They show up at the first signs of protest in Iran — men in black, riding motorcycles, often wielding guns or batons.
They are members of what’s known as the Basij, paramilitary volunteers who are fiercely loyal to the Islamic Republic. The shock troops of the ayatollahs have taken on a leading role in quashing dissent for more than two decades.
During the latest protests, which erupted after a young woman died in the custody of the country’s morality police last month, the Basij have deployed in major cities, attacking and detaining protesters, who in many cases have fought back.
One widely circulated video appears to show dozens of schoolgirls removing their mandatory Islamic headscarves, known as hijab, and shouting at a visiting Basiji official to get lost.
It remains to be seen if the latest round of unrest will eventually fizzle, but much could depend on how the Basij and other security forces respond to further protests.
Here’s a look at the Basij:
WHEN WAS IRAN’S BASIJ ESTABLISHED?
The Basij, whose official name translates to the Organization for the Mobilization of the Oppressed, was established by Ayatollah Ruhollah Khomeini shortly after the 1979 Islamic revolution to Islamize Iranian society and combat enemies from within.
During the ruinous Iran-Iraq war in the 1980s, the Basij led notorious “human wave” attacks against Saddam Hussein’s army, with large numbers of poorly armed fighters, many of them teenagers, perishing as they raced across mine fields and into artillery fire.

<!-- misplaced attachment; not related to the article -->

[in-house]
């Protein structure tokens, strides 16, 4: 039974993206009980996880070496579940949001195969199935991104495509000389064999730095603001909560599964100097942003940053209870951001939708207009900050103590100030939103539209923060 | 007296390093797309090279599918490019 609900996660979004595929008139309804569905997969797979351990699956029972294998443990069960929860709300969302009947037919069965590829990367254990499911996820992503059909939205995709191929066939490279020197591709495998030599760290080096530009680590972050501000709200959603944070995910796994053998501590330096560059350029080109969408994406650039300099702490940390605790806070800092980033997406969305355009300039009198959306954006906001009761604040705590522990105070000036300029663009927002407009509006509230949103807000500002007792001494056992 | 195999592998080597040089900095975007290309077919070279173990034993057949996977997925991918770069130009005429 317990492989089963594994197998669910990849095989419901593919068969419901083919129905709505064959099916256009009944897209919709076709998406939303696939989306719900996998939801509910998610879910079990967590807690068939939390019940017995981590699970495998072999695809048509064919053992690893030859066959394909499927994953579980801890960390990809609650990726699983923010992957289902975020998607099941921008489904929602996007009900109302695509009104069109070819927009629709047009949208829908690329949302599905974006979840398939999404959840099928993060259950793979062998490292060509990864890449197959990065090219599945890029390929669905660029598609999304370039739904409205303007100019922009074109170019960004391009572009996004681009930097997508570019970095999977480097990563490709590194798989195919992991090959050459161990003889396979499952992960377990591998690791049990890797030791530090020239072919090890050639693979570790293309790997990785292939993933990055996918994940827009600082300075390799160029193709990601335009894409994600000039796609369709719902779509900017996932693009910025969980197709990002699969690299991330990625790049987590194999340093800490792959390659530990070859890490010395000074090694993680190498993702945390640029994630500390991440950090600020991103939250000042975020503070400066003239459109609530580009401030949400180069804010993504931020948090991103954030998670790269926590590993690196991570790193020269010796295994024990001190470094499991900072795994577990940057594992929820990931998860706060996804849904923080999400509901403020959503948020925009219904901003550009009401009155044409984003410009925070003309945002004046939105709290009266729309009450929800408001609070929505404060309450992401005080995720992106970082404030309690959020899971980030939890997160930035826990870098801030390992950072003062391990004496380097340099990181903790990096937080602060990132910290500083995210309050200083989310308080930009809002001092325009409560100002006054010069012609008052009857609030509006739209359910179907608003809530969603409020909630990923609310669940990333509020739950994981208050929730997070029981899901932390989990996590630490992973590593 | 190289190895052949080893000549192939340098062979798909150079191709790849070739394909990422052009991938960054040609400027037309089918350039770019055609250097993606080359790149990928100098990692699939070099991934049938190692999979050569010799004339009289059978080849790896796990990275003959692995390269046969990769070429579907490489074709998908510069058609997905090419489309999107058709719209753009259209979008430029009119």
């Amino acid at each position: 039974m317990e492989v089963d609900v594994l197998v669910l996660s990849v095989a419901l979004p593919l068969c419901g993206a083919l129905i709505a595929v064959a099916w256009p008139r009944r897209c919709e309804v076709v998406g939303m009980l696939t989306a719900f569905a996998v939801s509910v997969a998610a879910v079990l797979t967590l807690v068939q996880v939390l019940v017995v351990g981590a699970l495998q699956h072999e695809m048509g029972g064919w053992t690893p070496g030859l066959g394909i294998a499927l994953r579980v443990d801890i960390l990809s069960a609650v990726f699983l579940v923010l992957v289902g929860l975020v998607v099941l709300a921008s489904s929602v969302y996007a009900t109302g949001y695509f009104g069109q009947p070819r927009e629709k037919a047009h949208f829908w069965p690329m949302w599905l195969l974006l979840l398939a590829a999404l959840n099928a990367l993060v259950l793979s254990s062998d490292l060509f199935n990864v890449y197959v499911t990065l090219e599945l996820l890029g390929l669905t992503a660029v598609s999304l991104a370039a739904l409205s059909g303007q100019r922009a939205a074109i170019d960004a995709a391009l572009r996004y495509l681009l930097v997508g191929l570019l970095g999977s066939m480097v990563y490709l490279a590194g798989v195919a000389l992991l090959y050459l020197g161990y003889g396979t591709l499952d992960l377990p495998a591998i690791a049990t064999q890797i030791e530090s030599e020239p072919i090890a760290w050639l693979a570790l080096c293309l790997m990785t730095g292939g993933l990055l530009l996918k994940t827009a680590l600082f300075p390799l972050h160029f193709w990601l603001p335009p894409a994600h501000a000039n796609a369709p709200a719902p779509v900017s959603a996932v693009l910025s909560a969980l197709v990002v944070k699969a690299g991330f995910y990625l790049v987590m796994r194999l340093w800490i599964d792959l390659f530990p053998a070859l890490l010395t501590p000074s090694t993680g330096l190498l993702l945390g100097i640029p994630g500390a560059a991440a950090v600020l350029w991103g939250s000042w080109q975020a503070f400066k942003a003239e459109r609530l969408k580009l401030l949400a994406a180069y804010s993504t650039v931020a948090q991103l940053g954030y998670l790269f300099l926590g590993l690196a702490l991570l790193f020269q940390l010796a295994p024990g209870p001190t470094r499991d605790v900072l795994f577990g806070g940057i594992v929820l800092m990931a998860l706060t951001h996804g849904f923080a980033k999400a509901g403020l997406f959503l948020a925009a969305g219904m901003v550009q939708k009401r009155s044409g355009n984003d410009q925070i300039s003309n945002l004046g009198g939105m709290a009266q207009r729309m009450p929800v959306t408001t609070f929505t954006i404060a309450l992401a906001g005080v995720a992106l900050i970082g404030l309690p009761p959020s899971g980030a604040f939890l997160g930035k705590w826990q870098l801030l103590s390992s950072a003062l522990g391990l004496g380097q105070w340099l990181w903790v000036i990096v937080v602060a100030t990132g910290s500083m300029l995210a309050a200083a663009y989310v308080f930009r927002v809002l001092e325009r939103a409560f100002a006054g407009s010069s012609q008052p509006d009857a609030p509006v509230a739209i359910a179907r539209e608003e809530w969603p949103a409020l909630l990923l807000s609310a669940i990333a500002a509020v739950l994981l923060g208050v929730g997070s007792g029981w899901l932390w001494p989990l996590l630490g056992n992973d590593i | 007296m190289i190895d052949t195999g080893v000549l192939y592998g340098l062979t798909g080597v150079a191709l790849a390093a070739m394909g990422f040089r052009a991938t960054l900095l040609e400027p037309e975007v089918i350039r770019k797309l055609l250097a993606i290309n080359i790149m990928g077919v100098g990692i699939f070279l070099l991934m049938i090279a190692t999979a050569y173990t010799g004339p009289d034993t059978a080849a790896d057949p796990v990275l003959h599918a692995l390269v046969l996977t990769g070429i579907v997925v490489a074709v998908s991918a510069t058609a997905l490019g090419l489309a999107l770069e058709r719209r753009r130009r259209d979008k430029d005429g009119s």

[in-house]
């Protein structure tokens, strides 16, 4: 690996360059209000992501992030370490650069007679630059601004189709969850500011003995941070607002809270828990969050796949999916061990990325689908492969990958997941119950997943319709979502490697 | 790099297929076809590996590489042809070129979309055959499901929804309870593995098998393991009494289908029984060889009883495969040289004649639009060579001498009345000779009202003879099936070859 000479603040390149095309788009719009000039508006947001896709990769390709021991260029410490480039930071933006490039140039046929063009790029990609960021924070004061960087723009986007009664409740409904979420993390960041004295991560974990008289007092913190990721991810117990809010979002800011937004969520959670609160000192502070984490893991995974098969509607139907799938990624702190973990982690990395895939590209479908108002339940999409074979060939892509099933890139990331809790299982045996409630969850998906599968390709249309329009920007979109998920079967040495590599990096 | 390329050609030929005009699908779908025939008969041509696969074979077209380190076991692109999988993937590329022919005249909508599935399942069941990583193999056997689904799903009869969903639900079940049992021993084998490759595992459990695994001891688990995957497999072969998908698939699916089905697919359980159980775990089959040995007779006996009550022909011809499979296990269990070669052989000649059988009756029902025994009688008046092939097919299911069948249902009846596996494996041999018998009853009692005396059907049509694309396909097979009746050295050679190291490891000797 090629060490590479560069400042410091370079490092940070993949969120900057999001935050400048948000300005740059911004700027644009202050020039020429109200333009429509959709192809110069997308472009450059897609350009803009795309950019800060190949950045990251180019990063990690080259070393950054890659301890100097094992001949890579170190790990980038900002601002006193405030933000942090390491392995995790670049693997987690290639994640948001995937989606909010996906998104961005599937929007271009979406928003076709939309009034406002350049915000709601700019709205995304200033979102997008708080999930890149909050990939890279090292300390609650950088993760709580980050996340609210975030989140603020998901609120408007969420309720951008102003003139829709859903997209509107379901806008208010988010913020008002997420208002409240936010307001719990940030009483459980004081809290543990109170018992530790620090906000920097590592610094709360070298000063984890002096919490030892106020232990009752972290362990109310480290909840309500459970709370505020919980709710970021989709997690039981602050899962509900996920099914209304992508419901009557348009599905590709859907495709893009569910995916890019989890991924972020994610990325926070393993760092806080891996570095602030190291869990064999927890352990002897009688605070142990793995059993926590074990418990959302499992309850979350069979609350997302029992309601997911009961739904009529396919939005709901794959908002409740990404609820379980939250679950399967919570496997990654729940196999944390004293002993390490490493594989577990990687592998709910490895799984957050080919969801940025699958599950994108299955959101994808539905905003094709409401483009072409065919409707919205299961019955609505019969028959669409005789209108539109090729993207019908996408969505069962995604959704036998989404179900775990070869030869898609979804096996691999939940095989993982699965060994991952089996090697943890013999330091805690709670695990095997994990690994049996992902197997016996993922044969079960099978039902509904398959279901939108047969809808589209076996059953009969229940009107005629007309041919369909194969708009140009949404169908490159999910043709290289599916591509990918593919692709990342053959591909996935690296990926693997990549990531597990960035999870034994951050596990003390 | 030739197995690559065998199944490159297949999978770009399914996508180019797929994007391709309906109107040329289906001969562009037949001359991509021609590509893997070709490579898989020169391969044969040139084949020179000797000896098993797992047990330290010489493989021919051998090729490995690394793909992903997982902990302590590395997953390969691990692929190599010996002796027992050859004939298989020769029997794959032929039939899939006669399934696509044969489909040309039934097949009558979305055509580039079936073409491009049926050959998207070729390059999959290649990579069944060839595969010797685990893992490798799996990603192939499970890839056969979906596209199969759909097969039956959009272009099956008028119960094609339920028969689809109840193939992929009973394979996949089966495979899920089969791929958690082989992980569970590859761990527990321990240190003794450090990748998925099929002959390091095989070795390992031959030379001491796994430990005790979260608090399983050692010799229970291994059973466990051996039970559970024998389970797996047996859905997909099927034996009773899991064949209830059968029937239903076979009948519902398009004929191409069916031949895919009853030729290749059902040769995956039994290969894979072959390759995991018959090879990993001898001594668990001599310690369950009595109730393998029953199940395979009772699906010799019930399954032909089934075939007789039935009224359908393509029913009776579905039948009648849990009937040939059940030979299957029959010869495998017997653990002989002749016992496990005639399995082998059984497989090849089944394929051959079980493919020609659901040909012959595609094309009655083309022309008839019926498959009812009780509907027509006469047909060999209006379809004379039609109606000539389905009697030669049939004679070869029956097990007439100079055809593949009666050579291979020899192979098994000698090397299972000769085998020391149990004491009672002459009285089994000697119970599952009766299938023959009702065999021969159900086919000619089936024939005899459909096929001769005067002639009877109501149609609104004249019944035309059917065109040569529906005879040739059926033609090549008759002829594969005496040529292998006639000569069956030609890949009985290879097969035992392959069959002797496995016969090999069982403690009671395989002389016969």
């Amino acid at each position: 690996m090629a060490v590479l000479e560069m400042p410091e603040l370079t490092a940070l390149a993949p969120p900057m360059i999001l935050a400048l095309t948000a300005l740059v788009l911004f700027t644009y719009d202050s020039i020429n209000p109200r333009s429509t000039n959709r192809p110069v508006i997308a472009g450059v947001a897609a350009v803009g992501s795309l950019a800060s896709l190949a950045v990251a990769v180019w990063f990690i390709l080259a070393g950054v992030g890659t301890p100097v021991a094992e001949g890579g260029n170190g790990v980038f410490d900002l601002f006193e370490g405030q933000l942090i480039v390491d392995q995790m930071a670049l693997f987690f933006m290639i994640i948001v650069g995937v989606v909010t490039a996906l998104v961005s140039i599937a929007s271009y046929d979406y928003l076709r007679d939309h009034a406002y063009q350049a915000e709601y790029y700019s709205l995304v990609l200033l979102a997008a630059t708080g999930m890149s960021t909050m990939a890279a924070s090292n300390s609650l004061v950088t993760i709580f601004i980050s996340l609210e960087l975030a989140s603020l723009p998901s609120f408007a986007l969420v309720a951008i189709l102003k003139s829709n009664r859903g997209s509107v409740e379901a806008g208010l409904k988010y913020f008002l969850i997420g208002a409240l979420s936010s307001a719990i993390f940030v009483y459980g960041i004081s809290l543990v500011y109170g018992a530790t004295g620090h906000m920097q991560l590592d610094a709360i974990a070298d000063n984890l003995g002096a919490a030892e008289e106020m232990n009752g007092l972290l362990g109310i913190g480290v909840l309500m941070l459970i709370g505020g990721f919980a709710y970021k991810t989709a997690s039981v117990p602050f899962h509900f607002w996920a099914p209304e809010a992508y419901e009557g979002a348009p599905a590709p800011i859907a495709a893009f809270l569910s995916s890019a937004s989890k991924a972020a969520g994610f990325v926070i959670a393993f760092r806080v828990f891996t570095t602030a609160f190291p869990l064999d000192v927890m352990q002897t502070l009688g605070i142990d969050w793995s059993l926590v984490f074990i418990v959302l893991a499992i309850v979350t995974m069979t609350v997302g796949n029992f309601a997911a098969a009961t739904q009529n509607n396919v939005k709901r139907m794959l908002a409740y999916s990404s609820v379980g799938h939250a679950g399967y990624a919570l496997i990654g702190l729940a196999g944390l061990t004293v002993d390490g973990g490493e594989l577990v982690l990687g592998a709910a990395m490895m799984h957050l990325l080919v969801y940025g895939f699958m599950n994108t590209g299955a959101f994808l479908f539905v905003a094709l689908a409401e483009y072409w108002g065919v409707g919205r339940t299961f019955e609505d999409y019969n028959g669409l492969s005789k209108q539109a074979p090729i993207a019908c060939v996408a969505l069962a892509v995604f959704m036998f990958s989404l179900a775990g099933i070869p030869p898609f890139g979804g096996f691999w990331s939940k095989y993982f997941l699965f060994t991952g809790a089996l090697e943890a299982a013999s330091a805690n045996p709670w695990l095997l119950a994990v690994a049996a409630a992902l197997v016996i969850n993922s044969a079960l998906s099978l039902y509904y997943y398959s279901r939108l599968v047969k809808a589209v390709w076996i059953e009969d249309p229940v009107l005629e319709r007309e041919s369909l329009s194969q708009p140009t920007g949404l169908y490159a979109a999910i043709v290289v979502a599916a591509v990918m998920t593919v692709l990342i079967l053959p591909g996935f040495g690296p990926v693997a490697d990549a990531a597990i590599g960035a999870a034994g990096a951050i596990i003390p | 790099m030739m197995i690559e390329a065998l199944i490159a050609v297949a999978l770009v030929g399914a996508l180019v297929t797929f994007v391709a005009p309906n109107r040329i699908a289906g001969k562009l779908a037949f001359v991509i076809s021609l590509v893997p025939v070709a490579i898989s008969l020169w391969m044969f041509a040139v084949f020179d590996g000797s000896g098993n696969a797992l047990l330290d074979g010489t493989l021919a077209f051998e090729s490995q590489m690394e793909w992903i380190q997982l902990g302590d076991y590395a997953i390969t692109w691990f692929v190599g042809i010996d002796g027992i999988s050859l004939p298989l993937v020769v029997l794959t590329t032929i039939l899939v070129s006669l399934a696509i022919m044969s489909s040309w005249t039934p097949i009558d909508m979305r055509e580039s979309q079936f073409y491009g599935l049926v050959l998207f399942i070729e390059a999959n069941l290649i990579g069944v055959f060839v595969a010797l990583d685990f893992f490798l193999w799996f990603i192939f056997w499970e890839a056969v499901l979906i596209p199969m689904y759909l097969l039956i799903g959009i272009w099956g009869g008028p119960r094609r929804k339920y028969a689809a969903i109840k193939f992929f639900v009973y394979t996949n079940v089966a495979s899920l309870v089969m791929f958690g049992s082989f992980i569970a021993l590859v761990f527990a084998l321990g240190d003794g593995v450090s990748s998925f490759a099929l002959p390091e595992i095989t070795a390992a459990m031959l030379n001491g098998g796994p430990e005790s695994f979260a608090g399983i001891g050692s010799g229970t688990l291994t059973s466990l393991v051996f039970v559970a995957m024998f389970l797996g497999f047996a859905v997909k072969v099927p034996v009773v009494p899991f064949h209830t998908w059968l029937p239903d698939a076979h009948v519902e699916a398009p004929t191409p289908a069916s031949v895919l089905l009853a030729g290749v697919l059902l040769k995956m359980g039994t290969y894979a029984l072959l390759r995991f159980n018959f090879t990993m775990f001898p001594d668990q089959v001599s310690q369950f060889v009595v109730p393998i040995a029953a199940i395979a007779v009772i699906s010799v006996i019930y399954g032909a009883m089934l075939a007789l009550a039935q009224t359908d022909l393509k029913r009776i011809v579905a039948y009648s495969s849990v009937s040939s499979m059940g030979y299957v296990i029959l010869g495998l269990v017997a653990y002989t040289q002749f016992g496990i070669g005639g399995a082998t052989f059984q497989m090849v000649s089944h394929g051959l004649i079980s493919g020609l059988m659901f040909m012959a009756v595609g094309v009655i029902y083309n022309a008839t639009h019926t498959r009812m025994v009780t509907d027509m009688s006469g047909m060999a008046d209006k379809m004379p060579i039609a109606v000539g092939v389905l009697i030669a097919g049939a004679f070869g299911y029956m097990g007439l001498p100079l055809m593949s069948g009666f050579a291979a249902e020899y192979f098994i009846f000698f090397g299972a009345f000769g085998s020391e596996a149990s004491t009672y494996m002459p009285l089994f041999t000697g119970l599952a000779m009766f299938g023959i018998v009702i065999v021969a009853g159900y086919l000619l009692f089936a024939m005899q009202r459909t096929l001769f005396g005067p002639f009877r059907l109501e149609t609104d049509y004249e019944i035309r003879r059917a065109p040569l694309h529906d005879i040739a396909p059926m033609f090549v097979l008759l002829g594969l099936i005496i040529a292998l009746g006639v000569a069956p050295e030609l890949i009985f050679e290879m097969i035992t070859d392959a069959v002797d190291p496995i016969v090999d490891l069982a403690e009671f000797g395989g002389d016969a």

Beginning with the student revolts of the late 1990s, the Basij took on a domestic role roughly akin to the ruling party of an authoritarian state. It’s under the command of Iran’s Revolutionary Guard and fiercely loyal to Supreme Leader Ayatollah Ali Khamenei, who routinely praises the Basij as a pillar of the Islamic Republic.
They have established branches across the country, as well as student organizations, trade guilds and medical faculties. The U.S. Treasury has imposed sanctions on what it says is a multibillion-dollar network of businesses covertly run by the Basij.
The security apparatus of the Basij includes armed brigades, anti-riot forces and a vast network of informers who spy on their neighbors.
Saeid Golkar, an Iranian scholar at the University of Tennessee — Chattanooga who has written a book about the Basij, estimates their total membership is around 1 million, with the security forces numbering in the tens of thousands.
“Because they are ordinary Iranians without a uniform, the Islamic Republic is billing them as pro-regime supporters,” he said, referring to those who confront the protesters. “At the same time, most of these people are receiving salaries from the Islamic Republic.”
WHY DO IRANIAN FORCES ATTACK THE PROTESTERS?
Experts say many of those who join the Basij do so because of economic opportunities, with membership providing a leg up in university admissions and public sector employment.
But recruits are also put through heavy indoctrination, including an initial 45 days of military and ideological training. They are taught that the Islamic revolution is a godly struggle against injustice, one that is threatened by myriad enemies — from the United States and Israel to exiled Iranian opposition groups and even Western culture itself.
Even if new recruits are initially driven by personal gain, Golkar says, “The indoctrination can help to modify these motivations.”